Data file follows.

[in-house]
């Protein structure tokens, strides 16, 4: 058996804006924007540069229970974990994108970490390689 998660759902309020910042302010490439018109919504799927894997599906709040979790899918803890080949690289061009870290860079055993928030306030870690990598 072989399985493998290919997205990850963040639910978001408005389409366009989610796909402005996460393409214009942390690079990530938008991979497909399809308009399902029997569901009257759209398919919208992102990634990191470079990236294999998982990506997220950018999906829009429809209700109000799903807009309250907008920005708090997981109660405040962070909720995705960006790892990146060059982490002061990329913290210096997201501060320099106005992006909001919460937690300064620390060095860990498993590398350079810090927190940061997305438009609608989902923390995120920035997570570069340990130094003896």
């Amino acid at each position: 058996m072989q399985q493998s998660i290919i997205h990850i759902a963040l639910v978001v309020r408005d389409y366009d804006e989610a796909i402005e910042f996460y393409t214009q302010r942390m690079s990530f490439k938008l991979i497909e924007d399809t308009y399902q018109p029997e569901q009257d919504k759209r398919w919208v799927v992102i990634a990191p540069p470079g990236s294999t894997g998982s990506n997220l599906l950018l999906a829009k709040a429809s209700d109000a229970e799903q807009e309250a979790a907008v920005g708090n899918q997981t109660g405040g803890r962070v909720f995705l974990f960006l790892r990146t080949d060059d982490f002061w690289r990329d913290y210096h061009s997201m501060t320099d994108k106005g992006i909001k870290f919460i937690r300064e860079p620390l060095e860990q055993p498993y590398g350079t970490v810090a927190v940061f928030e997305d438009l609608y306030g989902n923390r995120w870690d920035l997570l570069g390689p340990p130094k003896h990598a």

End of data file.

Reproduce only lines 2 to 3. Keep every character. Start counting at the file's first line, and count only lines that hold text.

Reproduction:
């Protein structure tokens, strides 16, 4: 058996804006924007540069229970974990994108970490390689 998660759902309020910042302010490439018109919504799927894997599906709040979790899918803890080949690289061009870290860079055993928030306030870690990598 072989399985493998290919997205990850963040639910978001408005389409366009989610796909402005996460393409214009942390690079990530938008991979497909399809308009399902029997569901009257759209398919919208992102990634990191470079990236294999998982990506997220950018999906829009429809209700109000799903807009309250907008920005708090997981109660405040962070909720995705960006790892990146060059982490002061990329913290210096997201501060320099106005992006909001919460937690300064620390060095860990498993590398350079810090927190940061997305438009609608989902923390995120920035997570570069340990130094003896």
């Amino acid at each position: 058996m072989q399985q493998s998660i290919i997205h990850i759902a963040l639910v978001v309020r408005d389409y366009d804006e989610a796909i402005e910042f996460y393409t214009q302010r942390m690079s990530f490439k938008l991979i497909e924007d399809t308009y399902q018109p029997e569901q009257d919504k759209r398919w919208v799927v992102i990634a990191p540069p470079g990236s294999t894997g998982s990506n997220l599906l950018l999906a829009k709040a429809s209700d109000a229970e799903q807009e309250a979790a907008v920005g708090n899918q997981t109660g405040g803890r962070v909720f995705l974990f960006l790892r990146t080949d060059d982490f002061w690289r990329d913290y210096h061009s997201m501060t320099d994108k106005g992006i909001k870290f919460i937690r300064e860079p620390l060095e860990q055993p498993y590398g350079t970490v810090a927190v940061f928030e997305d438009l609608y306030g989902n923390r995120w870690d920035l997570l570069g390689p340990p130094k003896h990598a």